Rob was taken aback by the EX-M1+. He comes from an audio worldview that’s—up to now—topped out at entry-level Rotel and Yamaha integrated amps. The Kinki Studio amp is a knockout, with its brass heatsink inserts and brushed-satin aluminum panels. It’s heavy, well built, and most stylish. The remote is also slick and well provisioned, with the volume controls prominently positioned, not hidden away in an ocean of buttons.

And it’s got balls. We measured 208Wpc at 8 ohms and 290Wpc into 4 ohms. Our measurements didn’t include a test at 2 ohms, but Doug seemed to think that it’d have no problem with the Ascent’s tricky impedance curve.

Ascents and Kinki

The only issue then was that we needed a DAC. The Hegel H90 has a superb built-in DAC, and it worked great with the Chromecast Audio dongle that Rob was using for a source. But the Kinki Studio is a standalone integrated amp without a DAC.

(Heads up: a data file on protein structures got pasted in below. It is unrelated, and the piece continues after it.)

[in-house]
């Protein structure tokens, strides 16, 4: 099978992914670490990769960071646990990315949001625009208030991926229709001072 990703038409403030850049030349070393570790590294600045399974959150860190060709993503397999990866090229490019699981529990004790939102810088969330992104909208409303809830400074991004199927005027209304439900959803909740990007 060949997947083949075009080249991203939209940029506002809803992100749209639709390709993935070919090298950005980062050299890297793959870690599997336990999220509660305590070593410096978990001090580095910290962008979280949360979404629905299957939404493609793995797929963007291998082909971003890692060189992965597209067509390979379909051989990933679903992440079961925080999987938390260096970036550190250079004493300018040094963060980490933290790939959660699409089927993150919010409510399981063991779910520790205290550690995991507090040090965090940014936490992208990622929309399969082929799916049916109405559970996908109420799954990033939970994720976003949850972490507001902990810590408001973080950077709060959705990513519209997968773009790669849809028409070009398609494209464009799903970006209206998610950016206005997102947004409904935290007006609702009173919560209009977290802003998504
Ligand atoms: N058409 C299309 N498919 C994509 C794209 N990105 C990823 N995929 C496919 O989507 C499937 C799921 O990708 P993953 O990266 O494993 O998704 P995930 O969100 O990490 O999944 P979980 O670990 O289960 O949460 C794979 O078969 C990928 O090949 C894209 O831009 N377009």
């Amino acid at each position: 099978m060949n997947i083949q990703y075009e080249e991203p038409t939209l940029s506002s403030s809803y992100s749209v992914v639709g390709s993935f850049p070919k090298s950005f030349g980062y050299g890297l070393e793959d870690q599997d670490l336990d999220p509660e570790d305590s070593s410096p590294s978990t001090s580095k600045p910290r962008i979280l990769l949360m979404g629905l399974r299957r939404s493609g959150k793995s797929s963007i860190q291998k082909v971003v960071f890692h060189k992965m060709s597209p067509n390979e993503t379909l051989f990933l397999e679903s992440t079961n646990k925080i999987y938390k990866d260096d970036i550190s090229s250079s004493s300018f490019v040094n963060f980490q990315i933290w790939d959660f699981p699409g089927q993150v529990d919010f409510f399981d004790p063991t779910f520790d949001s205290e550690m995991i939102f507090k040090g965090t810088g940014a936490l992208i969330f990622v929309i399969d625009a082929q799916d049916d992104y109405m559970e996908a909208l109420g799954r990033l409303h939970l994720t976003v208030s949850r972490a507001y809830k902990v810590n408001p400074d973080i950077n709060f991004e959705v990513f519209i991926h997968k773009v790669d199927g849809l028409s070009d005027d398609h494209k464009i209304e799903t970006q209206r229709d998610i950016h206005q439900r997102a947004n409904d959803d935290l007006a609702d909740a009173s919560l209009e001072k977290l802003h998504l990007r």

No audio deal is any good unless it involves a half-dozen people, right? Rob and I knocked on the door of our other audiophile neighbor, Ron, and explained our dilemma.

“I’ll meet you back at Rob’s—I think I’ve got something that will work,” Ron said. And with that, he disappeared back inside. Ten minutes later he walked in, Kramer-like, carrying a Meridian 566 DAC. “I bought this off Rich about a decade ago.” Rich is a good friend of mine who I’ve known since junior high school—I wrote about his turntable setup in my “For the Record” column on SoundStage! Ultra a while back. Ron and Rich know each other from working in the same industry. This really is an audiophile neighborhood!